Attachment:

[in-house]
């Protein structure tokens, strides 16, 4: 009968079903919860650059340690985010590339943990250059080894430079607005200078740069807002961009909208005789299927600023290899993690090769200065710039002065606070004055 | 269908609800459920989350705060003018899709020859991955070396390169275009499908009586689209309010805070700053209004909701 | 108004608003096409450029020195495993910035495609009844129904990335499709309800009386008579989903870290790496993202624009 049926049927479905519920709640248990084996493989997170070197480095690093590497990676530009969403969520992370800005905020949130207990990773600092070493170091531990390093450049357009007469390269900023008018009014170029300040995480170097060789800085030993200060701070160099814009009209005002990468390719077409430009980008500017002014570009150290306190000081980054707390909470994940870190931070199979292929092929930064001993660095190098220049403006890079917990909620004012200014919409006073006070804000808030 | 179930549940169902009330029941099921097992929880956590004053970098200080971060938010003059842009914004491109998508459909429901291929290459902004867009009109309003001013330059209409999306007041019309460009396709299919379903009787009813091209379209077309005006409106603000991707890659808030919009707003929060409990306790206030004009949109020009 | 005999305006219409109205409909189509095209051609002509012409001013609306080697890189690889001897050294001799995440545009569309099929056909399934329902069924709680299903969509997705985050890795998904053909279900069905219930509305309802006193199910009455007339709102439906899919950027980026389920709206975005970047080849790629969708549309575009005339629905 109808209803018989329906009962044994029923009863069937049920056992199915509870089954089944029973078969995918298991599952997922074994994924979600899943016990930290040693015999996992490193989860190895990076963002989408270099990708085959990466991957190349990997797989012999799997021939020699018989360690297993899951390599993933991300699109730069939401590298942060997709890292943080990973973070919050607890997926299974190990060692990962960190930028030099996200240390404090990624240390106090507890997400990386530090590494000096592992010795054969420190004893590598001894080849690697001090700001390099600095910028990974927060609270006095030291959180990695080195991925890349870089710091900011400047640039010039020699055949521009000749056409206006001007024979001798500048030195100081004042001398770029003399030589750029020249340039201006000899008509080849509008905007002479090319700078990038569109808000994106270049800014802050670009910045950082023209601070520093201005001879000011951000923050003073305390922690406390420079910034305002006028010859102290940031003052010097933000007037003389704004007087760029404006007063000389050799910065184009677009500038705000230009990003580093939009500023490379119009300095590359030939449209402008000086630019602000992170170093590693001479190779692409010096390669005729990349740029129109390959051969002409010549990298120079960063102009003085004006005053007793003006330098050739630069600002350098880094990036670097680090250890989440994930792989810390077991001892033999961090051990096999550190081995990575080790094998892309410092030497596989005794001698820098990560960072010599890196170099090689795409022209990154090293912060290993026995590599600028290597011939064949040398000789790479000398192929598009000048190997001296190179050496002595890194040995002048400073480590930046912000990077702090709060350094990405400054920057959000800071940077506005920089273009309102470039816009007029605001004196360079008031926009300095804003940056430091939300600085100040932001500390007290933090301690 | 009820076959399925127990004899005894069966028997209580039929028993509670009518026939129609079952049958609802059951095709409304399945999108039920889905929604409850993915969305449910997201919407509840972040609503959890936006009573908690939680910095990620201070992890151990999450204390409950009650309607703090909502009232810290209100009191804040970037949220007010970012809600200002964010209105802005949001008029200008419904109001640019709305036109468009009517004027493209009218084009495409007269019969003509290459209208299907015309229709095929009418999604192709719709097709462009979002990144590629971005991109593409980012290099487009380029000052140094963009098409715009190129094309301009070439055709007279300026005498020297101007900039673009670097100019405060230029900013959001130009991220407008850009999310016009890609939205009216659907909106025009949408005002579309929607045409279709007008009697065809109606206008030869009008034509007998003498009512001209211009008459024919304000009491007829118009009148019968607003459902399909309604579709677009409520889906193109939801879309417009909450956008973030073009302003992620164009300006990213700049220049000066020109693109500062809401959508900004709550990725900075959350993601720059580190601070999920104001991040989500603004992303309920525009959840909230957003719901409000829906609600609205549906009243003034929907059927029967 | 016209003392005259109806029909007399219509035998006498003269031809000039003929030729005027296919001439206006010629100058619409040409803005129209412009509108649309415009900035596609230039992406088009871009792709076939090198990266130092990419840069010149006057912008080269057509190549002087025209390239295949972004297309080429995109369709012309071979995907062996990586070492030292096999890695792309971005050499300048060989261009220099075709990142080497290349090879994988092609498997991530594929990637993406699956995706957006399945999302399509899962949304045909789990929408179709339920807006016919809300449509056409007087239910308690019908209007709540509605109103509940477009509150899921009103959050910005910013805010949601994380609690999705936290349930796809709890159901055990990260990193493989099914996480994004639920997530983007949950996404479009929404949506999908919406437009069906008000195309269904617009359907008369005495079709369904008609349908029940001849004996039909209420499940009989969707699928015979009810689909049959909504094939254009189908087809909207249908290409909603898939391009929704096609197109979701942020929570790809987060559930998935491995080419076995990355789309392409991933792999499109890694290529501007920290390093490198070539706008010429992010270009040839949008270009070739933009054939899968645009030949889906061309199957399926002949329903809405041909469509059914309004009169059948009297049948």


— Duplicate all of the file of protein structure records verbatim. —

[in-house]
């Protein structure tokens, strides 16, 4: 009968079903919860650059340690985010590339943990250059080894430079607005200078740069807002961009909208005789299927600023290899993690090769200065710039002065606070004055 | 269908609800459920989350705060003018899709020859991955070396390169275009499908009586689209309010805070700053209004909701 | 108004608003096409450029020195495993910035495609009844129904990335499709309800009386008579989903870290790496993202624009 049926049927479905519920709640248990084996493989997170070197480095690093590497990676530009969403969520992370800005905020949130207990990773600092070493170091531990390093450049357009007469390269900023008018009014170029300040995480170097060789800085030993200060701070160099814009009209005002990468390719077409430009980008500017002014570009150290306190000081980054707390909470994940870190931070199979292929092929930064001993660095190098220049403006890079917990909620004012200014919409006073006070804000808030 | 179930549940169902009330029941099921097992929880956590004053970098200080971060938010003059842009914004491109998508459909429901291929290459902004867009009109309003001013330059209409999306007041019309460009396709299919379903009787009813091209379209077309005006409106603000991707890659808030919009707003929060409990306790206030004009949109020009 | 005999305006219409109205409909189509095209051609002509012409001013609306080697890189690889001897050294001799995440545009569309099929056909399934329902069924709680299903969509997705985050890795998904053909279900069905219930509305309802006193199910009455007339709102439906899919950027980026389920709206975005970047080849790629969708549309575009005339629905 109808209803018989329906009962044994029923009863069937049920056992199915509870089954089944029973078969995918298991599952997922074994994924979600899943016990930290040693015999996992490193989860190895990076963002989408270099990708085959990466991957190349990997797989012999799997021939020699018989360690297993899951390599993933991300699109730069939401590298942060997709890292943080990973973070919050607890997926299974190990060692990962960190930028030099996200240390404090990624240390106090507890997400990386530090590494000096592992010795054969420190004893590598001894080849690697001090700001390099600095910028990974927060609270006095030291959180990695080195991925890349870089710091900011400047640039010039020699055949521009000749056409206006001007024979001798500048030195100081004042001398770029003399030589750029020249340039201006000899008509080849509008905007002479090319700078990038569109808000994106270049800014802050670009910045950082023209601070520093201005001879000011951000923050003073305390922690406390420079910034305002006028010859102290940031003052010097933000007037003389704004007087760029404006007063000389050799910065184009677009500038705000230009990003580093939009500023490379119009300095590359030939449209402008000086630019602000992170170093590693001479190779692409010096390669005729990349740029129109390959051969002409010549990298120079960063102009003085004006005053007793003006330098050739630069600002350098880094990036670097680090250890989440994930792989810390077991001892033999961090051990096999550190081995990575080790094998892309410092030497596989005794001698820098990560960072010599890196170099090689795409022209990154090293912060290993026995590599600028290597011939064949040398000789790479000398192929598009000048190997001296190179050496002595890194040995002048400073480590930046912000990077702090709060350094990405400054920057959000800071940077506005920089273009309102470039816009007029605001004196360079008031926009300095804003940056430091939300600085100040932001500390007290933090301690 | 009820076959399925127990004899005894069966028997209580039929028993509670009518026939129609079952049958609802059951095709409304399945999108039920889905929604409850993915969305449910997201919407509840972040609503959890936006009573908690939680910095990620201070992890151990999450204390409950009650309607703090909502009232810290209100009191804040970037949220007010970012809600200002964010209105802005949001008029200008419904109001640019709305036109468009009517004027493209009218084009495409007269019969003509290459209208299907015309229709095929009418999604192709719709097709462009979002990144590629971005991109593409980012290099487009380029000052140094963009098409715009190129094309301009070439055709007279300026005498020297101007900039673009670097100019405060230029900013959001130009991220407008850009999310016009890609939205009216659907909106025009949408005002579309929607045409279709007008009697065809109606206008030869009008034509007998003498009512001209211009008459024919304000009491007829118009009148019968607003459902399909309604579709677009409520889906193109939801879309417009909450956008973030073009302003992620164009300006990213700049220049000066020109693109500062809401959508900004709550990725900075959350993601720059580190601070999920104001991040989500603004992303309920525009959840909230957003719901409000829906609600609205549906009243003034929907059927029967 | 016209003392005259109806029909007399219509035998006498003269031809000039003929030729005027296919001439206006010629100058619409040409803005129209412009509108649309415009900035596609230039992406088009871009792709076939090198990266130092990419840069010149006057912008080269057509190549002087025209390239295949972004297309080429995109369709012309071979995907062996990586070492030292096999890695792309971005050499300048060989261009220099075709990142080497290349090879994988092609498997991530594929990637993406699956995706957006399945999302399509899962949304045909789990929408179709339920807006016919809300449509056409007087239910308690019908209007709540509605109103509940477009509150899921009103959050910005910013805010949601994380609690999705936290349930796809709890159901055990990260990193493989099914996480994004639920997530983007949950996404479009929404949506999908919406437009069906008000195309269904617009359907008369005495079709369904008609349908029940001849004996039909209420499940009989969707699928015979009810689909049959909504094939254009189908087809909207249908290409909603898939391009929704096609197109979701942020929570790809987060559930998935491995080419076995990355789309392409991933792999499109890694290529501007920290390093490198070539706008010429992010270009040839949008270009070739933009054939899968645009030949889906061309199957399926002949329903809405041909469509059914309004009169059948009297049948």